My week at the Knight Digital Media Center multimedia training has come to an end. But my brain is still buzzing, and in my mind, I’m still editing images and audio and text.
Over six very long days, punctuated by the world’s most delicious food, and haunted by the stream of horrors from Haiti, a stellar training team downloaded gigabytes upon gigabytes of information on to the hard drives in our heads.
We learned how to storyboard, how to shoot video, how to use digital cameras, how to transfer and organize content, how to use Photoshop, Garage Band, Final Cut Pro, SoundSlides, Adobe Flash. We even learned some Mac basics and fundamentals of web site design.
Sona Patel of The Seattle Times gave a presentation about using social media in the newsroom. And Joe Ruiz, also of SeattleTimes.com, shared his experience with live mobile video reporting techniques. The legendary voice coach Marilyn Pittman, a favorite at public radio conferences, led a workshop on stand-ups and voice-overs, forcing us all to look into the camera and deliver dull news copy.
It was all a lot to take in. Graduate student assistants (digital natives all) were extraordinarily patient and helpful. Plus, the KDMC has also produced a gazillion online tutorials that we (and anybody) can refer to for help later on, when our memory fails, as details fade over time.
Most of the journalists in this workshop hailed from print newsrooms, from Honolulu to Wilmington, N. Carolina. There were environmental reporters and business reporters and crime reporter. Several were entrepreneurial types, launching new online hyperlocal, regional or investigative start-ups, including OaklandLocal, Western Citizen, QCityMetro, and InvestigateWest. And there were some public radio pals in the room: Louisa Jonas of Baltimore and John Zilkha of the BBC, who came all the way from London.
Aside from the many hours in many, many sessions, staring at giant Mac screens (to the point of seeing double), we were released from the asylum and sent out on assignment. Each team was delivered to a Bay Area institution for a few hours and our job was to do interviews, collect sound, take pictures, come back to the newsroom and create a multimedia presentation. My team went to the East Bay Depot for Creative Reuse, a non-profit eco-thrift store that keeps tons of stuff out of the landfills by recycling materials for artists and teachers. It was a cool and chaotic place, filled with characters and kitch; lots of customers, a lot of stuff to trip over, but not a lot of action.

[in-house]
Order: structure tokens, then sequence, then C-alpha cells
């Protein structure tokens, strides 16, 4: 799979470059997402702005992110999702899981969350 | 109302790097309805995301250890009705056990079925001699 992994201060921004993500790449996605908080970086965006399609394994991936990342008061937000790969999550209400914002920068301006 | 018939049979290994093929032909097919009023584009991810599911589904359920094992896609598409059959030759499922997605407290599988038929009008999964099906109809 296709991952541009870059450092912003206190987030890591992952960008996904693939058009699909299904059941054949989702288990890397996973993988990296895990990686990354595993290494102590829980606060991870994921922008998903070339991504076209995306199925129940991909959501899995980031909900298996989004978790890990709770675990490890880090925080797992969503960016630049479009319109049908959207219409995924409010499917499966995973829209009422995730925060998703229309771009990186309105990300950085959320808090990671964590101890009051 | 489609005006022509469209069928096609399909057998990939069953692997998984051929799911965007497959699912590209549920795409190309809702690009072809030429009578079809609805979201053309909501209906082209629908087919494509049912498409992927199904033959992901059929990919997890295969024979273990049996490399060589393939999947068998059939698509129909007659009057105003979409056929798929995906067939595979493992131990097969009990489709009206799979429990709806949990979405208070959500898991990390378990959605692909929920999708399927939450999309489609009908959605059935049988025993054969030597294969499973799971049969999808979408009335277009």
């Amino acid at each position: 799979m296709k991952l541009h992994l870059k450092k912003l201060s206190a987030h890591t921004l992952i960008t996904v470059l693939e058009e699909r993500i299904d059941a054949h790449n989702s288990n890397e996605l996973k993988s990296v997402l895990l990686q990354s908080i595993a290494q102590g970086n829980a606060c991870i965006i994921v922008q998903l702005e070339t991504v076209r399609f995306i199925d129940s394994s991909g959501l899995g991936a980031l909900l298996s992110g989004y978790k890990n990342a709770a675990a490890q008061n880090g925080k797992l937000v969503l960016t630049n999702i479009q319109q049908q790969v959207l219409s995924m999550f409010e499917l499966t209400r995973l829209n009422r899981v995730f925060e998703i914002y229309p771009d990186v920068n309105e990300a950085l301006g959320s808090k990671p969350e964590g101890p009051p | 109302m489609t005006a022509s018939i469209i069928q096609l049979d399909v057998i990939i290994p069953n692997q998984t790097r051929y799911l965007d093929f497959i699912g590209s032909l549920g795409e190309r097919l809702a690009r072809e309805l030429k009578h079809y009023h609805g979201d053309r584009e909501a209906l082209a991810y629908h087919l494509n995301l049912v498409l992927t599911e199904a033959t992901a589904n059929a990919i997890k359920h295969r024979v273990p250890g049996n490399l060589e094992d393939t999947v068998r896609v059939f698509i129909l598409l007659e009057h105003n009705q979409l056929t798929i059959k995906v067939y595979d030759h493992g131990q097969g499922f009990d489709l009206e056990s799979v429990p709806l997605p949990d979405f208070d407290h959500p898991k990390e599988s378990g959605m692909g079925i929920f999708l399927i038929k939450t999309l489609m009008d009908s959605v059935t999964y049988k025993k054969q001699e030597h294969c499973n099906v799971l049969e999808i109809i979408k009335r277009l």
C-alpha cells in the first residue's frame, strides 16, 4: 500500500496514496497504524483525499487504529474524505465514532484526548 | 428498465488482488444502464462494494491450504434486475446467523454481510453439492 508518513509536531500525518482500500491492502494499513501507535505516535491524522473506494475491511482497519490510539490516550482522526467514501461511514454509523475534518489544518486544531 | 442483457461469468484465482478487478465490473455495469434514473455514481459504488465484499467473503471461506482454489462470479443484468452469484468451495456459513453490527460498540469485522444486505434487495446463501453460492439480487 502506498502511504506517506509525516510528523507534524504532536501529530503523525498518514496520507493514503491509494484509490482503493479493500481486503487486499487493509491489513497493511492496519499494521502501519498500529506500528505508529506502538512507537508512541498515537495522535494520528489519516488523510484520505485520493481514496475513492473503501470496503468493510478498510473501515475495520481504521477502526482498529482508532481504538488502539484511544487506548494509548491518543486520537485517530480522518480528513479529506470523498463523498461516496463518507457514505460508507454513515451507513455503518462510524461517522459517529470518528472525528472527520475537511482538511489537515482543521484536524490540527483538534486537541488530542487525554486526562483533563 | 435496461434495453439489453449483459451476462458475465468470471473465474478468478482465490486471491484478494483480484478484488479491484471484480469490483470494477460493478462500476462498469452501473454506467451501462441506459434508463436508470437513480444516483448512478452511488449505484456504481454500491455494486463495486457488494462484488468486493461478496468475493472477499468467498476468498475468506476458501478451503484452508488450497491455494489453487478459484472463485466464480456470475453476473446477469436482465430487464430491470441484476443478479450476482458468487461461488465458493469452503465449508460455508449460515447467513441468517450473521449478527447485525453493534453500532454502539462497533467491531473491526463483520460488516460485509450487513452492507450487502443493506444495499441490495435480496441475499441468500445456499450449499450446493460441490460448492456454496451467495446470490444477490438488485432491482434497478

As a longtime editor, and somewhat of a perfectionist, it was hard to keep perspective that we were just learning these tools and we didn’t have to produce a package worthy of awards, or even good enough for broadcast on a cable public access channel. And, I was reminded often how much fun it is to collaborate as a team, but editing is not a team sport, since everyone brings different news judgment and skills to the table.
I have to admit I envied the folks at the training who already knew how to take a great picture. Thinking visually is a challenge for someone steeped in radio. It truly felt as if any good pictures I shot or B-roll I recorded happened more so by accident than design.
But, as we learned, audio is fundamental to video. Even though millions of people are willing to watch videos on YouTube that have crappy audio, quality sound is the secret sauce that separates the professional from the amateur. So, my experience with audio editing made video editing much easier than I had expected. I was actually good at it!
And that’s my big takeaway from the week. Those of you who’ve worked only in radio should venture out to Videolandia, expand your horizons and acquire visual skills. Being able to turn a powerful sound narrative into a slide show is a gift to the audience, and fun, too. Knowing how and when to incorporate video enriches your storytelling. And in this economy, you’ve heard the mantra: The more you can do, the more valuable you are.
The Knight Digital Media Center at the University of California at Berkeley Graduate School of Journalism is an ideal place to get this training, with the best equipment, and a very supportive, knowledgeable faculty. (Thank you!) The first step is to apply for the program. The next multimedia trainings are in May and June and the deadline to apply is March 26th. If you are invited to attend, the workshop is free, along with food and housing. Your responsibility is to get there and home. Go for it!